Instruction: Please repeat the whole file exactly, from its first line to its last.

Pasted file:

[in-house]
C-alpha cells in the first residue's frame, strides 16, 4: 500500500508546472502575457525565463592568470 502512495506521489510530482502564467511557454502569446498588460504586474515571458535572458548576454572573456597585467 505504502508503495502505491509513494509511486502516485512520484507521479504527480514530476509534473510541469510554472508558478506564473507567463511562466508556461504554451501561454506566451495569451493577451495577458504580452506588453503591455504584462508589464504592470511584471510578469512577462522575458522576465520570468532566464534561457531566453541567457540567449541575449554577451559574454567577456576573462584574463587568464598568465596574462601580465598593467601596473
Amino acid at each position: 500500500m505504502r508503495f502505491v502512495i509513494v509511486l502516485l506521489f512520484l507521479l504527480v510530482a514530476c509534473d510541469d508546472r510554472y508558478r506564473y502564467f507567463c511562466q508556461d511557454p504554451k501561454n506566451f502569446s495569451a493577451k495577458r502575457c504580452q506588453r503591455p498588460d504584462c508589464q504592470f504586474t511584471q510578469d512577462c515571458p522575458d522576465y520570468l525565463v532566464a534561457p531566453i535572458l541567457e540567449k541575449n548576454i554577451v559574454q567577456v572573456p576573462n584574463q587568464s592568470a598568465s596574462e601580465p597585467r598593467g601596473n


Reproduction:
[in-house]
C-alpha cells in the first residue's frame, strides 16, 4: 500500500508546472502575457525565463592568470 502512495506521489510530482502564467511557454502569446498588460504586474515571458535572458548576454572573456597585467 505504502508503495502505491509513494509511486502516485512520484507521479504527480514530476509534473510541469510554472508558478506564473507567463511562466508556461504554451501561454506566451495569451493577451495577458504580452506588453503591455504584462508589464504592470511584471510578469512577462522575458522576465520570468532566464534561457531566453541567457540567449541575449554577451559574454567577456576573462584574463587568464598568465596574462601580465598593467601596473
Amino acid at each position: 500500500m505504502r508503495f502505491v502512495i509513494v509511486l502516485l506521489f512520484l507521479l504527480v510530482a514530476c509534473d510541469d508546472r510554472y508558478r506564473y502564467f507567463c511562466q508556461d511557454p504554451k501561454n506566451f502569446s495569451a493577451k495577458r502575457c504580452q506588453r503591455p498588460d504584462c508589464q504592470f504586474t511584471q510578469d512577462c515571458p522575458d522576465y520570468l525565463v532566464a534561457p531566453i535572458l541567457e540567449k541575449n548576454i554577451v559574454q567577456v572573456p576573462n584574463q587568464s592568470a598568465s596574462e601580465p597585467r598593467g601596473n